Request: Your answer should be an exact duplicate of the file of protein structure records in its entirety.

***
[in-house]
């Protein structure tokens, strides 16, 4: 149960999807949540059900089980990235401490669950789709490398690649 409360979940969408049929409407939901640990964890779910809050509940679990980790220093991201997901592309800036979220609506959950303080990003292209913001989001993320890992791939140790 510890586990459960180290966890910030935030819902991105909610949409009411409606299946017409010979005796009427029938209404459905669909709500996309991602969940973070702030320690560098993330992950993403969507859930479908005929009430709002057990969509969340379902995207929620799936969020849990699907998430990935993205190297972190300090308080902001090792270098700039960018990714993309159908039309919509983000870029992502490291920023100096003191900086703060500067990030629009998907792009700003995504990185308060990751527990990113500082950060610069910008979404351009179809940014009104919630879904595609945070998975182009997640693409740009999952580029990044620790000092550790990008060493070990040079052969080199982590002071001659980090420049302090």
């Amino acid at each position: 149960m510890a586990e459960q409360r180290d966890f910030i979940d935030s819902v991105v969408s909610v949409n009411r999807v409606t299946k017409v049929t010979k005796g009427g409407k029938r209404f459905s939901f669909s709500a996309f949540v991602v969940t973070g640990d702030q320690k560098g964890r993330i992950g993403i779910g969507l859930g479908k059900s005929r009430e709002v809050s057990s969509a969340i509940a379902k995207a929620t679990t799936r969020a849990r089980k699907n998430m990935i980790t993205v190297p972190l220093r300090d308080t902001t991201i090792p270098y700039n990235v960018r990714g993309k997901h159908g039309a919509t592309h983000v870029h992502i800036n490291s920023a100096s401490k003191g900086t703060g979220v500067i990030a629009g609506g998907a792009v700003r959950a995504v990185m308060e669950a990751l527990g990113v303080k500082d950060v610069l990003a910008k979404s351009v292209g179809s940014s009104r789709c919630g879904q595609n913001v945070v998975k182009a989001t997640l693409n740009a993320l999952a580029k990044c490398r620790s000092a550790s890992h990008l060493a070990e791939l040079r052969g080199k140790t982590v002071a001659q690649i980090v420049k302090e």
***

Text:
[in-house]
């Protein structure tokens, strides 16, 4: 149960999807949540059900089980990235401490669950789709490398690649 409360979940969408049929409407939901640990964890779910809050509940679990980790220093991201997901592309800036979220609506959950303080990003292209913001989001993320890992791939140790 510890586990459960180290966890910030935030819902991105909610949409009411409606299946017409010979005796009427029938209404459905669909709500996309991602969940973070702030320690560098993330992950993403969507859930479908005929009430709002057990969509969340379902995207929620799936969020849990699907998430990935993205190297972190300090308080902001090792270098700039960018990714993309159908039309919509983000870029992502490291920023100096003191900086703060500067990030629009998907792009700003995504990185308060990751527990990113500082950060610069910008979404351009179809940014009104919630879904595609945070998975182009997640693409740009999952580029990044620790000092550790990008060493070990040079052969080199982590002071001659980090420049302090």
């Amino acid at each position: 149960m510890a586990e459960q409360r180290d966890f910030i979940d935030s819902v991105v969408s909610v949409n009411r999807v409606t299946k017409v049929t010979k005796g009427g409407k029938r209404f459905s939901f669909s709500a996309f949540v991602v969940t973070g640990d702030q320690k560098g964890r993330i992950g993403i779910g969507l859930g479908k059900s005929r009430e709002v809050s057990s969509a969340i509940a379902k995207a929620t679990t799936r969020a849990r089980k699907n998430m990935i980790t993205v190297p972190l220093r300090d308080t902001t991201i090792p270098y700039n990235v960018r990714g993309k997901h159908g039309a919509t592309h983000v870029h992502i800036n490291s920023a100096s401490k003191g900086t703060g979220v500067i990030a629009g609506g998907a792009v700003r959950a995504v990185m308060e669950a990751l527990g990113v303080k500082d950060v610069l990003a910008k979404s351009v292209g179809s940014s009104r789709c919630g879904q595609n913001v945070v998975k182009a989001t997640l693409n740009a993320l999952a580029k990044c490398r620790s000092a550790s890992h990008l060493a070990e791939l040079r052969g080199k140790t982590v002071a001659q690649i980090v420049k302090e």